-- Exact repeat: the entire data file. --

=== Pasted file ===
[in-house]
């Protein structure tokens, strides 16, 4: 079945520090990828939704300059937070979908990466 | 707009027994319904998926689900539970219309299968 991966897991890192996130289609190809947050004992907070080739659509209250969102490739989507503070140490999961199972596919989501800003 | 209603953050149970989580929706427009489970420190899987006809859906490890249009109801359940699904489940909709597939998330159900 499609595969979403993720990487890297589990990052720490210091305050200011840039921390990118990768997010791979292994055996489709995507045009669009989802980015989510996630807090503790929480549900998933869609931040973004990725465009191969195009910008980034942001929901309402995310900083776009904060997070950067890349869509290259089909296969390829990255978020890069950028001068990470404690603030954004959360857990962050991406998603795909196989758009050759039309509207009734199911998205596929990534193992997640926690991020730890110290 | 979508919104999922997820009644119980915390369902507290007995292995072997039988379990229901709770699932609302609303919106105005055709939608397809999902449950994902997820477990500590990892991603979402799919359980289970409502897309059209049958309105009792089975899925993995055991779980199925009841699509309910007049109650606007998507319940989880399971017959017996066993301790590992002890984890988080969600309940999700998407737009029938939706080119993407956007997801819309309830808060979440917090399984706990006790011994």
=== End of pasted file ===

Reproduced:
[in-house]
């Protein structure tokens, strides 16, 4: 079945520090990828939704300059937070979908990466 | 707009027994319904998926689900539970219309299968 991966897991890192996130289609190809947050004992907070080739659509209250969102490739989507503070140490999961199972596919989501800003 | 209603953050149970989580929706427009489970420190899987006809859906490890249009109801359940699904489940909709597939998330159900 499609595969979403993720990487890297589990990052720490210091305050200011840039921390990118990768997010791979292994055996489709995507045009669009989802980015989510996630807090503790929480549900998933869609931040973004990725465009191969195009910008980034942001929901309402995310900083776009904060997070950067890349869509290259089909296969390829990255978020890069950028001068990470404690603030954004959360857990962050991406998603795909196989758009050759039309509207009734199911998205596929990534193992997640926690991020730890110290 | 979508919104999922997820009644119980915390369902507290007995292995072997039988379990229901709770699932609302609303919106105005055709939608397809999902449950994902997820477990500590990892991603979402799919359980289970409502897309059209049958309105009792089975899925993995055991779980199925009841699509309910007049109650606007998507319940989880399971017959017996066993301790590992002890984890988080969600309940999700998407737009029938939706080119993407956007997801819309309830808060979440917090399984706990006790011994």